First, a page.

Learning the Hard (but Good) Way - What Suey Park Has Taught Me

"Mistakes are a fact of life. It is the response to the error that counts."
-
Nikki Giovanni


I first "met" Suey Park on Twitter in the early hours of #notyourasiansidekick.  I was speechless as I read through all the heartbreaking stories of racism and oppression.  I was amazed that someone could touch on a nerve so raw, so painful with just a hashtag.  I was in awe. 


I started following her and watching as people from all parts of the spectrum of society tried to assess how she, a seemingly meek, quiet little Asian girl could stir up so much trouble by calling out the systems and structures that have perpetuated violence and oppression against minority culture.  She made white people MAD and they came out of the wood work to defend themselves. 

I kept reading, kept listening.  Suey didn't back down. 

As she stood her ground against the vitriol she was provocatively sharp with her words, often so blunt it made me uncomfortable.  Her straightforward style was cutting to the quick of white privilege and the more backlash she received the more she seemed to gather courage and momentum.  

But then something strange happened.  

She began to call into question MY intentions, MY belief systems, MY racism and I didn't like it.  I was all, "Women should be on the same side here!"  White feminism was put on the dock and Women of Color were joining their voices together to decenter whiteness in the struggle for equality.  This hit a nerve in me personally.  I didn't like feeling accused of things I felt innocent of when she used labels that potentially describe me. 

White Women.  White Feminists.  Person of privilege. 

I felt defensive as hell and with each accusatory tweet, I was silently like, "Suey, you don't know me!!!".  I was angry at her anger. I felt awkwardly squeamish under her Twitter Scrutiny and my distaste for her raw allegations grew.  

You see, I have worked so hard in my life to undo my own ignorance and  racism and complicity and here she was, in essence, saying it wasn't enough.  I have grieved and mourned all the ways in which I have participated in oppression and the way in which I was raised to subconsciously believe I was better than others.  I have put my grief to good use by building relationships and bridges and friendships with the poor, marginalized, oppressed people of my culture.  I have worked so hard, dammit!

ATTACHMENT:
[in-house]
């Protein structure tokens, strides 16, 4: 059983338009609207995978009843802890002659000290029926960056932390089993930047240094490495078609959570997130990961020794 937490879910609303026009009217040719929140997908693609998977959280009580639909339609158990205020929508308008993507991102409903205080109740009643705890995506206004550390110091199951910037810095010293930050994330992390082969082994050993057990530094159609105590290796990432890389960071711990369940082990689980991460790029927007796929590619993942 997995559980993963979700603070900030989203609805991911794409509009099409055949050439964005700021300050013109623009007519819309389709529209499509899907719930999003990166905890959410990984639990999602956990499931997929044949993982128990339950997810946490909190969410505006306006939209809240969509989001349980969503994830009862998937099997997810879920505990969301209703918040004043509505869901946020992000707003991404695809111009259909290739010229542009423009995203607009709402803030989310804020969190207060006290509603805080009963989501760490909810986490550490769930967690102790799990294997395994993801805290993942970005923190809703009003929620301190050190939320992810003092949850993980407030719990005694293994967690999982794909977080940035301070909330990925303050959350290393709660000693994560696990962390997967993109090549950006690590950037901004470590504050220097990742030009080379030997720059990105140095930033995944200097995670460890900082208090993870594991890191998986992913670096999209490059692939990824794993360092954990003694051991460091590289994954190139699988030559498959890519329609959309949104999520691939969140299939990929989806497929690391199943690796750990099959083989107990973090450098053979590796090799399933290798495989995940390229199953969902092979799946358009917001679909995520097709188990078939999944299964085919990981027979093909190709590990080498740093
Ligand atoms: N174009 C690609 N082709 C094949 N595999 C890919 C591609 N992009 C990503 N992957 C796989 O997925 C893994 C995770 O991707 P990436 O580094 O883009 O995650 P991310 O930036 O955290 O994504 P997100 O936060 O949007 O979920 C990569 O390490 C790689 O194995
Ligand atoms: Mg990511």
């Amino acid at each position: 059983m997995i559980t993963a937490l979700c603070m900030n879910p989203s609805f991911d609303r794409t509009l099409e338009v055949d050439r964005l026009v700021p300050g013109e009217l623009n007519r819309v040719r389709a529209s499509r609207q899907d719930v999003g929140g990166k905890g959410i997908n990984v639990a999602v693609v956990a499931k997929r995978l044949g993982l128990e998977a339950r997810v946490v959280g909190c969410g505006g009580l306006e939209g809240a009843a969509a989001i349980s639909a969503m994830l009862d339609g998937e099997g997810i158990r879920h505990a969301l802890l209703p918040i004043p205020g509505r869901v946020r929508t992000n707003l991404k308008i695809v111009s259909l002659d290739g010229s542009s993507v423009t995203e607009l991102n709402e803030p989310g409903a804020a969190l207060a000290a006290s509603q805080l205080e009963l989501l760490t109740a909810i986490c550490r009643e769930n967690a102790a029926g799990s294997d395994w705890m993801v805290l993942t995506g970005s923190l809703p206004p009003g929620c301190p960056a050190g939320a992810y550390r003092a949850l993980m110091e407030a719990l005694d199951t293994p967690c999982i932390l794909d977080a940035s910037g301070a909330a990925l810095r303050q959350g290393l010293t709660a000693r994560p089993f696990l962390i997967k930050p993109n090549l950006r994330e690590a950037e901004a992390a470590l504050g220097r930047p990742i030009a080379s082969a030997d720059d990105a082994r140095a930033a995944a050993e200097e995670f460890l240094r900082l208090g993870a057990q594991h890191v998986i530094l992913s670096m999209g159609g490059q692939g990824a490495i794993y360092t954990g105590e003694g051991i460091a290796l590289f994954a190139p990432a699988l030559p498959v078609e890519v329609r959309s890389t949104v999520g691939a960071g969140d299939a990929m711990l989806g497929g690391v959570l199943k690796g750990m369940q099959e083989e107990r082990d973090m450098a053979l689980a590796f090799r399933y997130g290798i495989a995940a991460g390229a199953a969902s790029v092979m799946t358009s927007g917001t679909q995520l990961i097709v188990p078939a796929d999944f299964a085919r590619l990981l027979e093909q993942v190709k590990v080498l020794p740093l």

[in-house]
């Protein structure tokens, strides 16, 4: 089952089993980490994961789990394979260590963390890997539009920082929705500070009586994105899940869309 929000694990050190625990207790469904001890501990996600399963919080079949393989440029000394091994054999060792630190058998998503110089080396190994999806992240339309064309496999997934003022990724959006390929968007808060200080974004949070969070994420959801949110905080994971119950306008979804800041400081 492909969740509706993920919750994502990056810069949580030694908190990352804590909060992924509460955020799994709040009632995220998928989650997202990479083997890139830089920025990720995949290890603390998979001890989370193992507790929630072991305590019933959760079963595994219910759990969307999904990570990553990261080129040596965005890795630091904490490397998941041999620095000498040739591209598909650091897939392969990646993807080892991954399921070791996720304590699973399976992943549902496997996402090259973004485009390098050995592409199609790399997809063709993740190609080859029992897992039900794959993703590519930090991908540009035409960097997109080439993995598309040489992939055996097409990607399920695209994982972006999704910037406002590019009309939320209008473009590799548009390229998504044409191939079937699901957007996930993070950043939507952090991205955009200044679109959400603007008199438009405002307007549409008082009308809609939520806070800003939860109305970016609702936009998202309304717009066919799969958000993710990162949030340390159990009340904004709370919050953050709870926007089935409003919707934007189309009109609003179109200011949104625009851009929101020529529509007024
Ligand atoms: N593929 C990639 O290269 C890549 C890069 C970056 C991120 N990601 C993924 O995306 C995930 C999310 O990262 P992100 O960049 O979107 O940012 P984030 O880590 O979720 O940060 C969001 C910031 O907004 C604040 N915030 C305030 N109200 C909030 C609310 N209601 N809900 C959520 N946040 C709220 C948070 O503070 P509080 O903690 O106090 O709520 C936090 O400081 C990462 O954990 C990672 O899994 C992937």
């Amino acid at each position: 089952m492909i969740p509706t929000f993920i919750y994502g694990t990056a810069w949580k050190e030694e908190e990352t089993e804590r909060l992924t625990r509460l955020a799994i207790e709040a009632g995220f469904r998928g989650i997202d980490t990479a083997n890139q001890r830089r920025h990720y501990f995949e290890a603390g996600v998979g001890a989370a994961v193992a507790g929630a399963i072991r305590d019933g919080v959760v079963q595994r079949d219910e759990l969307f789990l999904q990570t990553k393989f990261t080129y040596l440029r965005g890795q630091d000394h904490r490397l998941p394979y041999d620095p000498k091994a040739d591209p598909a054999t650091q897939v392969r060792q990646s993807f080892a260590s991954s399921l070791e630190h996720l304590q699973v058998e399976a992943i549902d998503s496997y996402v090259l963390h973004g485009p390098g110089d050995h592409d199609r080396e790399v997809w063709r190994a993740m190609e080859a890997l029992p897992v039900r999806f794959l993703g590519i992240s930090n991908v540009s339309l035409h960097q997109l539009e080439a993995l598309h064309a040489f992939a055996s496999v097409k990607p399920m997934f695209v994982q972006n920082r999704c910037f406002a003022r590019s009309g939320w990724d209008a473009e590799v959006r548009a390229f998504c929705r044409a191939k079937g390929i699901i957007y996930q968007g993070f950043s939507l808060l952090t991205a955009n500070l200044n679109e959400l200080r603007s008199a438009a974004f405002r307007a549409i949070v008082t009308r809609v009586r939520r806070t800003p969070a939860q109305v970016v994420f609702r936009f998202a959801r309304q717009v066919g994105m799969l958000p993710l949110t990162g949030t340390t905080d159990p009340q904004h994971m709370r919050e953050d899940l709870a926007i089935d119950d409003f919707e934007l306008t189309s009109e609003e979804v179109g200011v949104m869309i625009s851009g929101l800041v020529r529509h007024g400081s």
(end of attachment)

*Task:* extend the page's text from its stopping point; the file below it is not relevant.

I went to the unfollow button several times thinking to myself, "I don't need to listen to this shit." Removing her from my feed would make me feel so much better. I wouldn't have to feel guilty if I just shut out her voice. It seemed like a simple solution. 

But then something strange happened. 

I waited.  

As I waited I began to think.  I've been an outspoken voice to people groups who I believe are unjust. I have pleaded with people to see their ignorance and complicity. I have written and spoken to and crafted workshops and had countless painful conversations with obtuse people who refuse to give up their power over others.  I tried all the tactics I could conjure up from brutal honesty to subtle metaphors and everything in between. And I have paid the price. Dearly.

These people who I believed needed to hear my words had power and they shut me down. HARD.  They silenced me by making me seem crazy, by tone policing, by shaming me for being unbecoming.  People who didn't like feeling accused of injustice used religiosity to remind me how we are supposed to be loving, kind and gentle. I can't count how many times I have been told that if I could just change the WAY that I say things, perhaps then people will listen to my message.  My anger enraged them and they felt justified in their dismissal of me.  

I realized that my defensiveness was telling me something.  It was proving to me how much I still have to learn and how uncomfortable it is to admit it when you DO NOT KNOW you've done something wrong when you meant it to be right. 

So I stayed and listened.  I read all her tweets and blog posts and articles she posted.  I started following people she follows and listens to and learns from.  Each time she mentioned a book or a podcast that she felt was important, I tried to get my hands on it. Over time my defensiveness began to fade.  

I let Suey Park teach me and instead of defending myself I listened as she addressed my heart.  I wasn't always comfortable with the WAY she spoke about my complicity, but I worked hard to not let the medium detract from the message.  Suey Park has helped me learn the painful art of being accused and leaning into the truth of the accusation.  She taught me how to LISTEN, quietly, even WHILE feeling defensive, to others who are angry for the way I have benefited by their oppression. 

There is something to be said for getting to a point in your life where you are able to stand firm in your convictions and be unwavering in the wisdom you've gained from years of mistakes and redos. But there is also something to be said for holding those things with open hands, knowing that if you believe you've arrived at the apex of knowledge or conviction then you have lost the gift of the journey.  

Most of us don't know it when we have lost the ability to listen and learn on any particular subject.  It is the instinct to fiercely defend our accomplishments that uncovers this for us. My defensiveness helped me see that I had fallen into this all-to-easy trap and I am grateful for prophets like Suey who don't back down.   

1 comments:

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August 28, 2014 at 7:08 PM ×

You have rendered the term "prophet" meaningless by applying it to a charlatan such as Suey Park.

Selamat A Khoury dapat PERTAMAX...! Silahkan antri di pom terdekat heheheh...
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